The number of months of inventory – the length of time it would theoretically take to sell off all available homes for sale, assuming unchanged market conditions – has also remained relatively unchanged from last year, at 3.2. Overall, Alberta remains one of the most affordable real estate markets in Canada, despite the impact of rising mortgage rates over the course of 2022, and the early months of 2023.
Alberta 2023 home sales and price forecast
Alberta’s housing market fared somewhat better than others in Canada over the course of last year, given its comparable affordability. Home sales in Alberta in 2022 came in at 84,050 units, down just 1.8% from 2021. According to the Canadian Real Estate Association (CREA), home sales in Alberta are expected to rise by 2.7% in 2023. Alberta average home prices are expected to continue their upward trend in 2023 and 2024, but only slightly (increasing by 1.1% in 2023 and 1.8% in 2024).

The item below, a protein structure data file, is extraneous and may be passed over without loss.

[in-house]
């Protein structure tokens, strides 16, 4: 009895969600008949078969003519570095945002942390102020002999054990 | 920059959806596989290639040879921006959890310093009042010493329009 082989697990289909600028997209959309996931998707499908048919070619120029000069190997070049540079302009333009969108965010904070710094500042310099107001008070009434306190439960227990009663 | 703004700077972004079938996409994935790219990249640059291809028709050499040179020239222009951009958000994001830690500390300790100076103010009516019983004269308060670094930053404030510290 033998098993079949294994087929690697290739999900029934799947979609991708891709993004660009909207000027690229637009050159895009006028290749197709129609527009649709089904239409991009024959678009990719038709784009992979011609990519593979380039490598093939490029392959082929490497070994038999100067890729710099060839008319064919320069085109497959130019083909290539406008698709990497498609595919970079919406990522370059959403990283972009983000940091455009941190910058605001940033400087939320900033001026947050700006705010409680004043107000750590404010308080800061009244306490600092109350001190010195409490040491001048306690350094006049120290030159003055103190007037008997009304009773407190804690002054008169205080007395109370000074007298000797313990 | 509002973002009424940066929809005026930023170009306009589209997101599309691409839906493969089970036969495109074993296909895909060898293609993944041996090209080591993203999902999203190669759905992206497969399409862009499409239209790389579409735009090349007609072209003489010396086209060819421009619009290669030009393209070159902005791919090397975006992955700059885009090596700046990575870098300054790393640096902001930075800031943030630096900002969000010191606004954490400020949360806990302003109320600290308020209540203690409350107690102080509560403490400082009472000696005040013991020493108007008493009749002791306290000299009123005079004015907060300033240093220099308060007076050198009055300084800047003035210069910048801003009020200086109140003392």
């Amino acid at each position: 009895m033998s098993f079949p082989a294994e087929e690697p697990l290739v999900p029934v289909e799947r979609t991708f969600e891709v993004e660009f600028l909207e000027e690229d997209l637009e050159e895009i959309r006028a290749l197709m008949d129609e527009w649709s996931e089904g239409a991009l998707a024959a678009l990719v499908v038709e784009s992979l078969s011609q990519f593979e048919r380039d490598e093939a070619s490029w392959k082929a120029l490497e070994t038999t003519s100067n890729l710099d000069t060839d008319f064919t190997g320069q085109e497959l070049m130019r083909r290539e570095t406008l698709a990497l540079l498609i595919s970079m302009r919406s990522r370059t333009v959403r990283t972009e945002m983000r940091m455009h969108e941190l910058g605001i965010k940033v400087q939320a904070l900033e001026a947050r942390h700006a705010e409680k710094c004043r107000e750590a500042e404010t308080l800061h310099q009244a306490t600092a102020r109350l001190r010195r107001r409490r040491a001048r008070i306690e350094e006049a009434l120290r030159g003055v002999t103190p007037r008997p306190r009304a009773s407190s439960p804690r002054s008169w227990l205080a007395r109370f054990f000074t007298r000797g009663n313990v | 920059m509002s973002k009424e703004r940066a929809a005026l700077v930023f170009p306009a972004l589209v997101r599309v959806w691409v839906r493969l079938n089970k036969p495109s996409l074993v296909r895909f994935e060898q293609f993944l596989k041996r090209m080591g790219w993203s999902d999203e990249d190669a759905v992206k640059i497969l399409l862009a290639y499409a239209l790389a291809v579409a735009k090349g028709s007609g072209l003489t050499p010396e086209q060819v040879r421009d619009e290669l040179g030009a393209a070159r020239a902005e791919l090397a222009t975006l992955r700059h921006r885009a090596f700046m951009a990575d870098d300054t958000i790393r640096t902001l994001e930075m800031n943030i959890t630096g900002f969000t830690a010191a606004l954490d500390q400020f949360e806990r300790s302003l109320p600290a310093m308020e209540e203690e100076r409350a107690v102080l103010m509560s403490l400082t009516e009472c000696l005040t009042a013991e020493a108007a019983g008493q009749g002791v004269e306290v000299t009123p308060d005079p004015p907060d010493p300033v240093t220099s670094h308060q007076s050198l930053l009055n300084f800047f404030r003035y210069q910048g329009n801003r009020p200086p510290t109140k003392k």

How do I get the best mortgage rate in Alberta?
Alberta’s lucrative oil and gas industry, among other draws, beckons thousands of Canadians to move there every year. As such, it’s no surprise that it’s also home to a thriving mortgage industry, with numerous lenders vying for your business. In addition to the Big 5 Banks and other national banks and credit unions, Alberta is home to a number of its own financial institutions headquartered there, including ATB Financial, Canadian Western Bank and Servus Credit Union. Numerous smaller banks, credit unions and mortgage brokerages are also players in the Alberta market. The best mortgage rates in Alberta are in the table above, updated in real-time.